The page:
Here are some reviews of films coming out at the theater this week as well as others that may be in theaters or newly on home video.
Opening: Aug. 14, 2020
Limited (United States)
- Excerpt: “Alien” is surely an influence, but this is no mere copycat.
- Excerpt: Director Egor Abramenko delivers all the suspense you’d expect, along with a welcome focus on character, leading to one of the most nerve-rattling genre films I’ve seen in years.
- Excerpt: A creeping dread creature feature and tale of institutional bureaucratic terror that regularly, and in clever fashion, pulls the rug out from under the viewer. All with unsettling monster effects peppered throughout.
2020 Films In Theaters Now In Select Areas
She Dies Tomorrow
#UNFIT: The Psychology of Donald Trump
- Excerpt: “We have a duty to warn”
An American Pickle
- Excerpt: Seth Rogen’s ability to play two different people is indeed convincing but the rest of this account isn’t very interesting or funny.
- Excerpt: “Sometimes, we’ve all just gotta jump”!
Black Is King
- Excerpt: As a middle-aged white guy, I’m certainly no expert on the myriad references to African culture contained within Black is King, but I know they’re there, and Beyoncé frames them in such a way that makes me thirsty to know more. Chief among my interests is the film’s ties to Afrofuturism.
- Excerpt: It finds in this purely ceremonial exercise a stark portrait of a deeply divided country at a crossroads, and in its protagonists’ struggles, a charged journey full of suspense, disappointment, and joy.
- Excerpt: riveting…a microcosm of the state of our divided nation as displayed by seventeen year-old boys, predominantly white and conservative, who are at turns impressive, infuriating, silly, mean-spirited, compassionate and frequently surprising.
- Excerpt: Endless is not a particularly good movie, but it does offer more evidence to back up my belief that Alexandra Shipp has what it takes to be a major star.
Happy Happy Joy Joy: The Story of Ren & Stimpy
- Excerpt: Happy Happy Joy Joy really delves into the good, the bad, and the ugly of what it takes to create a show that breaks all the rules.
Hong Kong Moments
- Excerpt: Writer and documentarian Zhou Bing follows seven Hongkongers in this timely and important snapshot of a critical moment in the history of Hong Kong.
I Used To Go Here
- Excerpt: As much as the film wears itself out too thin, it’s one I still enjoyed watching, and found a lot to admire in. Gillian Jacobs’ performance is especially terrific.
The Killing of Two Lovers
- Excerpt: An intimate and often tense portrait of a family in trouble.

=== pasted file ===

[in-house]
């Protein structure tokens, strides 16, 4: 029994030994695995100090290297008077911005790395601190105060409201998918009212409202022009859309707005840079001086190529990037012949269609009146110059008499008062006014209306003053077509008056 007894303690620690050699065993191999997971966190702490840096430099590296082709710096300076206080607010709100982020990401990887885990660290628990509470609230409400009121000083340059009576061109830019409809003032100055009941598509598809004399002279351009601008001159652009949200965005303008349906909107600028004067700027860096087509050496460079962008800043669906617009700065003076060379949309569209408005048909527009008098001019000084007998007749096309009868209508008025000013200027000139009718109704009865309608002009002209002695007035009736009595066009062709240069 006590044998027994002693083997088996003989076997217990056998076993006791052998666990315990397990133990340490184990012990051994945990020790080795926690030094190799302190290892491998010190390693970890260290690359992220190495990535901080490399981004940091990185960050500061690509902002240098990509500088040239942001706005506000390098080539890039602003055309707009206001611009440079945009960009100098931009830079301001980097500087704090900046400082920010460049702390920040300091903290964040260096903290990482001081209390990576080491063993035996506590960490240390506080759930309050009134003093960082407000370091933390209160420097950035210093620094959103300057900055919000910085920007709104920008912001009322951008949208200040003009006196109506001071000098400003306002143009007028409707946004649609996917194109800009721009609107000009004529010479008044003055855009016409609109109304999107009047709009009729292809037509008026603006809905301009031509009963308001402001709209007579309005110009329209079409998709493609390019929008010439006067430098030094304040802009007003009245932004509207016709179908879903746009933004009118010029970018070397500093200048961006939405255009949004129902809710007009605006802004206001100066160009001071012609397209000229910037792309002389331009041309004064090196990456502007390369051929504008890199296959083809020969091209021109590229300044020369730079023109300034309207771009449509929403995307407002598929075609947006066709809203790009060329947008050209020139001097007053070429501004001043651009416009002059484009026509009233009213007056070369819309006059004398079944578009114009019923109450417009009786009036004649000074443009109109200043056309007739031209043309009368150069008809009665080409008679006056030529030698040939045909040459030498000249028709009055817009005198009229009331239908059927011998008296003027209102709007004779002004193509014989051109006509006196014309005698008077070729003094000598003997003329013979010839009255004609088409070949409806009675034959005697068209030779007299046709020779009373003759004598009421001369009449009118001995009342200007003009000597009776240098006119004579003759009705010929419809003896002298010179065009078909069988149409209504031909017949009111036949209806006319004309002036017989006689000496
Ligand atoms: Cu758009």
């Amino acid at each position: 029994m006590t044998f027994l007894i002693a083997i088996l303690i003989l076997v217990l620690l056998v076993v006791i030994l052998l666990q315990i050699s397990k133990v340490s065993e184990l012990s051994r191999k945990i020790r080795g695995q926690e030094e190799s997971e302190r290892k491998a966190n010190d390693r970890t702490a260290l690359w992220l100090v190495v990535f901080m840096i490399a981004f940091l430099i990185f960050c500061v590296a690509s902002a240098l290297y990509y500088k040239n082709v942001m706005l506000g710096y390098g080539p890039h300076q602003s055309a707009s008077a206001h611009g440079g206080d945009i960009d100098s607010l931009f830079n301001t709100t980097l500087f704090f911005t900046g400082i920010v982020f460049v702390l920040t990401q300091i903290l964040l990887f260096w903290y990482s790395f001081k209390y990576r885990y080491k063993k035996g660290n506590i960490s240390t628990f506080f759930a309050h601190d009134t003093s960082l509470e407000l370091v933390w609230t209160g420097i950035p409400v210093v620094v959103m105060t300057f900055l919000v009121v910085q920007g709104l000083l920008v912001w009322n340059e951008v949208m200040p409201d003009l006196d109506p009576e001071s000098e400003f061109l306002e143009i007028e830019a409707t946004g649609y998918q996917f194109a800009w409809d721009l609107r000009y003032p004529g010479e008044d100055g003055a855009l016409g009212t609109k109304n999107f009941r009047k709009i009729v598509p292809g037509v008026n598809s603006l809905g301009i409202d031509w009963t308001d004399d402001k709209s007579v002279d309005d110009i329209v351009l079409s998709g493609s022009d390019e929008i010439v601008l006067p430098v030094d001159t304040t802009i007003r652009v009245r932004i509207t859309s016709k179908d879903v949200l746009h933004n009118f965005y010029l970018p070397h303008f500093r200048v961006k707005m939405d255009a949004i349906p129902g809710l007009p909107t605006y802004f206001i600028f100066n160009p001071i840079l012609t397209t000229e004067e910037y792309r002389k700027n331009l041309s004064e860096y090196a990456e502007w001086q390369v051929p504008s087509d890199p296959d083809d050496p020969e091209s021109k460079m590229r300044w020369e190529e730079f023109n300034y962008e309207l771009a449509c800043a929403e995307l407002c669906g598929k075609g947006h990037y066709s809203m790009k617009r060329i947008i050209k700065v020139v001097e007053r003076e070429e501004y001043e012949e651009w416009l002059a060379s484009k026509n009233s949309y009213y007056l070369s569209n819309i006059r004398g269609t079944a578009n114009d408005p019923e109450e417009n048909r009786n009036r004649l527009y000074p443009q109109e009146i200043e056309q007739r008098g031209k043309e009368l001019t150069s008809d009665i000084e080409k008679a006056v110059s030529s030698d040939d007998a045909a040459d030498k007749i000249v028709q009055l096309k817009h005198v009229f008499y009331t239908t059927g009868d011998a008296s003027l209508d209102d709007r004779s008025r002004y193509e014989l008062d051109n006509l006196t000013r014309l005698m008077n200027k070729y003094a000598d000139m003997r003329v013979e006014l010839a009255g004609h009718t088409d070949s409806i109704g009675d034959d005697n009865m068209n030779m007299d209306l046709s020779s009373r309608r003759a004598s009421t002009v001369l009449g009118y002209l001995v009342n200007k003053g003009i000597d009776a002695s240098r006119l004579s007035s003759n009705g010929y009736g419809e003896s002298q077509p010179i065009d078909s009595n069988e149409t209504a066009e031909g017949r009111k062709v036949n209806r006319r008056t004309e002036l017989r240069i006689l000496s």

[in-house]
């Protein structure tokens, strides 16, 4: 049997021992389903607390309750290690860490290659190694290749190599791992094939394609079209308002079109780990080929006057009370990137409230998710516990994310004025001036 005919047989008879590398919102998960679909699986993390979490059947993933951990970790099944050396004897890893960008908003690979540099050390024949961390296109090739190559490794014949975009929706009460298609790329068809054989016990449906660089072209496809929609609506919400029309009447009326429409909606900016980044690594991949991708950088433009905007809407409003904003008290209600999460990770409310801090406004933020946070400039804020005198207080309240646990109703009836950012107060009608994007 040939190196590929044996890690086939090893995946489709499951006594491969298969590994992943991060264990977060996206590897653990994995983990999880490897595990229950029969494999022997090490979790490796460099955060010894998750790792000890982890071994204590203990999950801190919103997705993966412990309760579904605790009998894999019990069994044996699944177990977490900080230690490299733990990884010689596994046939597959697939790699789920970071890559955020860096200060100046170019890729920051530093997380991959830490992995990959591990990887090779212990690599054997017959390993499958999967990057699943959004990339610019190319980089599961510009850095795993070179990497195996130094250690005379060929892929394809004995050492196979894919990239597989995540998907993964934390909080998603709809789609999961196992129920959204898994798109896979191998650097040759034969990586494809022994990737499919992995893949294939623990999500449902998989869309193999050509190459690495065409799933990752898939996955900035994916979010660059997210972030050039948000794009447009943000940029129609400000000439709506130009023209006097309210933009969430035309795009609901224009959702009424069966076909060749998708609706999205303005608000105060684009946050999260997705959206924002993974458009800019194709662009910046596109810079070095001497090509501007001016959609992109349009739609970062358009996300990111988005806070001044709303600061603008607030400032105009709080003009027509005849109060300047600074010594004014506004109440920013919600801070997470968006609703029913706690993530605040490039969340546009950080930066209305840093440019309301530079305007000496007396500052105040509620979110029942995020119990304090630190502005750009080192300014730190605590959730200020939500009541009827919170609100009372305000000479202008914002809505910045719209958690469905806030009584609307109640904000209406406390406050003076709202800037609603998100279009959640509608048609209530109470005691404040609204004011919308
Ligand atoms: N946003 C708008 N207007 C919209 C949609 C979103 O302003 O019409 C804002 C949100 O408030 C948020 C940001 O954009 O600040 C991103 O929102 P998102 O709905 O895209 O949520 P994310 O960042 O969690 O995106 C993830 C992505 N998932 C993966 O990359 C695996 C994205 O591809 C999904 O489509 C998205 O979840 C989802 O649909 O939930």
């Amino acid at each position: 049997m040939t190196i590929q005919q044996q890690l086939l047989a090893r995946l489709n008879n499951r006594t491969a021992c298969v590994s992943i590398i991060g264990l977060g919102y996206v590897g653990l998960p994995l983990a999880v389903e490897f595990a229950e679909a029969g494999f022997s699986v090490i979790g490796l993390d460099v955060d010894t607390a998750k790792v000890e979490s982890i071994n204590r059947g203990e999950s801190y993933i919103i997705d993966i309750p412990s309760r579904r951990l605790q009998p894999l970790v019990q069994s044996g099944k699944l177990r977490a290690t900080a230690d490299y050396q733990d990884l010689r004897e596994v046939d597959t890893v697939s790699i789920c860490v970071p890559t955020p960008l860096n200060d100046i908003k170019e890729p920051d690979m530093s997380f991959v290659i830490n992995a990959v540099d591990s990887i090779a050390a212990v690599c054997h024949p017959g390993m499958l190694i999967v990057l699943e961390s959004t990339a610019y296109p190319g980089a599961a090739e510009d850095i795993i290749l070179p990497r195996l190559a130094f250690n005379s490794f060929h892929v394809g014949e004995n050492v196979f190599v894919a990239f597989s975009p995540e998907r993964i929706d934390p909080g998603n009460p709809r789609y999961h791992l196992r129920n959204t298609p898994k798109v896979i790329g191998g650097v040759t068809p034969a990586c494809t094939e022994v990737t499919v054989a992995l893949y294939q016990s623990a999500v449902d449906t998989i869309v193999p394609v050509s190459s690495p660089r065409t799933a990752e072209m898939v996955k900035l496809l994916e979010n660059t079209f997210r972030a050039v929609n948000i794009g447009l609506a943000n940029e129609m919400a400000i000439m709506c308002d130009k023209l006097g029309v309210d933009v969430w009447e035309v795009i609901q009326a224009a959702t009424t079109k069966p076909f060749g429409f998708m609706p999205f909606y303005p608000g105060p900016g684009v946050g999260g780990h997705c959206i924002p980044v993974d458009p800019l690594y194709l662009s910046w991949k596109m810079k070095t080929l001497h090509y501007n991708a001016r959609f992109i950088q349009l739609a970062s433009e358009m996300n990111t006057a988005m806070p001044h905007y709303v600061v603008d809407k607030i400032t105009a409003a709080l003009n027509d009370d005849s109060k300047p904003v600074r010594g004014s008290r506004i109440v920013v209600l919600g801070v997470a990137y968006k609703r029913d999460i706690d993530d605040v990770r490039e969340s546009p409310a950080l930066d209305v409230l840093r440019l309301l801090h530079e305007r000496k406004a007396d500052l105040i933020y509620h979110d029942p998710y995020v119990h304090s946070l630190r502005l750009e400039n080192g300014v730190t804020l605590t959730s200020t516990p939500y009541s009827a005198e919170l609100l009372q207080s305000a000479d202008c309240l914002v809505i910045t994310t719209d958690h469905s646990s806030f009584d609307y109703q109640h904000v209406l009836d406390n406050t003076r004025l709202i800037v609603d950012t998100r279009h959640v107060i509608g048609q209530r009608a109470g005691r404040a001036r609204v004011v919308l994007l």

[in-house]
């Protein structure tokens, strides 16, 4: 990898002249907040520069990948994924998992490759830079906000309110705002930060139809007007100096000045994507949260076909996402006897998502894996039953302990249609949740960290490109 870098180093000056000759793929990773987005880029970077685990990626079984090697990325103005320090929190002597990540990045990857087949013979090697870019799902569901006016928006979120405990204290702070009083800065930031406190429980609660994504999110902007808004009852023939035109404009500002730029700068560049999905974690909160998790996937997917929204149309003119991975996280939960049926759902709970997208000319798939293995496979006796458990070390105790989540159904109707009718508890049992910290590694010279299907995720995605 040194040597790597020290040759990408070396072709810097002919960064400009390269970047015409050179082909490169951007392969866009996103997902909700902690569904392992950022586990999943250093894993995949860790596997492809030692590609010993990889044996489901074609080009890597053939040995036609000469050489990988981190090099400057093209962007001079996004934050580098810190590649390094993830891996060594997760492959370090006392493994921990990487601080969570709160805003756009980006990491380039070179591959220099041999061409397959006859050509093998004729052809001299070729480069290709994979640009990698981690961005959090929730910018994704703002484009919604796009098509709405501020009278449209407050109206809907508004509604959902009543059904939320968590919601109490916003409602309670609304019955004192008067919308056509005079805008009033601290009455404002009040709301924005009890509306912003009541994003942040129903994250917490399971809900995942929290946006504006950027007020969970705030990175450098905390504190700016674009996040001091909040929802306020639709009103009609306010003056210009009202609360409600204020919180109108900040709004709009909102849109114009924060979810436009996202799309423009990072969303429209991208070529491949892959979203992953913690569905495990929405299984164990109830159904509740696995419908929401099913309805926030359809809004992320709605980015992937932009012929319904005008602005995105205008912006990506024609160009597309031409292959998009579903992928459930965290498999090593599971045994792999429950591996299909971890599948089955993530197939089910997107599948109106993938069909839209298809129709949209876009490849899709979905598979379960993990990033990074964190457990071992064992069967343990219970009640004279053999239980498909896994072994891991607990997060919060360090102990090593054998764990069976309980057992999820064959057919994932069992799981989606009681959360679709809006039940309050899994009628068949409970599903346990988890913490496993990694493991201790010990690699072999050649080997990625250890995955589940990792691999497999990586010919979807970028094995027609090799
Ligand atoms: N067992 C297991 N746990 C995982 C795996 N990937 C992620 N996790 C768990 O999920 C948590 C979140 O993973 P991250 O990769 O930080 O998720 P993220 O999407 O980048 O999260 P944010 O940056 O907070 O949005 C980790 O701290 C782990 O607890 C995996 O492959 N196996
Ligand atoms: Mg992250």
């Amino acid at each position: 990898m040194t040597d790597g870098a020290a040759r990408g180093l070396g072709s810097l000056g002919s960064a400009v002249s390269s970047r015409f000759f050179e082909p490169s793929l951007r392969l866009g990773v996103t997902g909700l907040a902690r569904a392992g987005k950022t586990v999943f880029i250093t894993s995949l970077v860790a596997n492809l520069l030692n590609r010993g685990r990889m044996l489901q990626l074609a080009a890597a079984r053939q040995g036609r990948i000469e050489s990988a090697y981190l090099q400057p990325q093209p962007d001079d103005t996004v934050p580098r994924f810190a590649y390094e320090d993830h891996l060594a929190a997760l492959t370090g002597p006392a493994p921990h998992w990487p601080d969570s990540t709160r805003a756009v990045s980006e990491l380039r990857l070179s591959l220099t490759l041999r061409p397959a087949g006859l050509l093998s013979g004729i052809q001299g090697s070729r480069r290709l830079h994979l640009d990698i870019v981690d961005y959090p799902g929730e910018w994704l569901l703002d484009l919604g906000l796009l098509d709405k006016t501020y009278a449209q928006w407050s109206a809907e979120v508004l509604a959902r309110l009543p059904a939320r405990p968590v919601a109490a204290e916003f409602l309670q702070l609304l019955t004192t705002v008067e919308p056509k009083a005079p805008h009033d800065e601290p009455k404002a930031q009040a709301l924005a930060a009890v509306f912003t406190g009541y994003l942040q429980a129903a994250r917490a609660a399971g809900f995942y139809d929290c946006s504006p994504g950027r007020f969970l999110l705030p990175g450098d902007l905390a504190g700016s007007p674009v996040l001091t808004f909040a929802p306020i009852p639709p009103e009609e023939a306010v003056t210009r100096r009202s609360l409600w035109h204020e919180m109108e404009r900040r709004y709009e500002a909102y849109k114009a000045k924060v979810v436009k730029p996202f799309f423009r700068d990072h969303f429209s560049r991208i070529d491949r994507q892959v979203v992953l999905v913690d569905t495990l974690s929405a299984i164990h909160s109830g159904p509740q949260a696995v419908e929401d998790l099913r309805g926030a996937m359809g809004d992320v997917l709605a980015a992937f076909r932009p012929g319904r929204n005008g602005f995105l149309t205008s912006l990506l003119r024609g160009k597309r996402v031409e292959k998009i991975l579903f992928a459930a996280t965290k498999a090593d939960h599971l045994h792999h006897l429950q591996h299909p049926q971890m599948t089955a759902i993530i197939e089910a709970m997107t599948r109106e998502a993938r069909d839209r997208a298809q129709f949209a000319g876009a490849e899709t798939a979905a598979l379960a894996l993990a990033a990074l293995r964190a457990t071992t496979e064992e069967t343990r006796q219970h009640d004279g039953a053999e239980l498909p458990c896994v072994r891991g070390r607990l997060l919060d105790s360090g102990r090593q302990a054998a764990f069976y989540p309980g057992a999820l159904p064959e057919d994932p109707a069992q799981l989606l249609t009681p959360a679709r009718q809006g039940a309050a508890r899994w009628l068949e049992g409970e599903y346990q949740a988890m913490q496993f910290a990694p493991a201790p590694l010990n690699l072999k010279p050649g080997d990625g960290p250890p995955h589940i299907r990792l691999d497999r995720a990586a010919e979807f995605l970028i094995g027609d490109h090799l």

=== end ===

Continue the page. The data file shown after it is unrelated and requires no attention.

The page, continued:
- Excerpt: Strong performances and a haunting atmosphere work in sync with Jayro Bustamante’s efforts in modernizing the folklore. It might not satisfy every horror fan because of its restrained nature, but it has a lot to say.
Made in Italy
- Excerpt: I enjoyed the landscapes.
- Excerpt: The highly-anticipated sequel to zombie Train to Busan delivers the goods, even if the tone and pace are completely different to its predecessor.
- Excerpt: …the mythology is muddled and presented with murkily edited, dark imagery. What it does have is a breakthrough performance from Domique Fishback…On the whole there’s a little too much going on in “Project Power” which leaves the vast conspiracy that drives it without enough oxygen.
- Excerpt: Rosamund Pike is perfection in this intellectual romance, an unsentimental portrait of a woman striving to be appreciated for her mind at a time even more anti-woman than today. Feminist and flinty.
The Secret Garden
- Excerpt: Pointless adaptation of the beloved children’s novel soaked in a gothic spookiness that seems to deliberately misunderstand the story. Neither literal enough nor magical enough. My heart was unmoved.
The Secret: Dare to Dream
- Excerpt: Nice Guy garbage man Josh Lucas negs sad sack Katie Holmes. Based on the pernicious self-help philosophy that insists that everything wrong with your life is your fault. You know: feel-good romance!
- Excerpt: Though the film occasionally stumbles in trying to make a point, its an energetic and entertaining ride. Joe Keery delivers a starmaking performance that allows him to showcase the kind of range he never had the chance to explore before.
- Excerpt: An important bit of commentary that explores both ageism and homophobia in Hong Kong via some solid central performances.
Waiting for the Barbarians
- Excerpt: The lack of specificity serves the film’s key argument, that colonialism itself is corrupting, independent of any details about how it is executed in this or that location or time period.
- Excerpt: WORK IT boasts a passion for dance plus a touch of teenage romance. It ends up as a fun dance flick; great dancing here the winning trick.
Ze Pedro Rock’n’roll
Paulo Portugal @ insider.pt [Portuguese]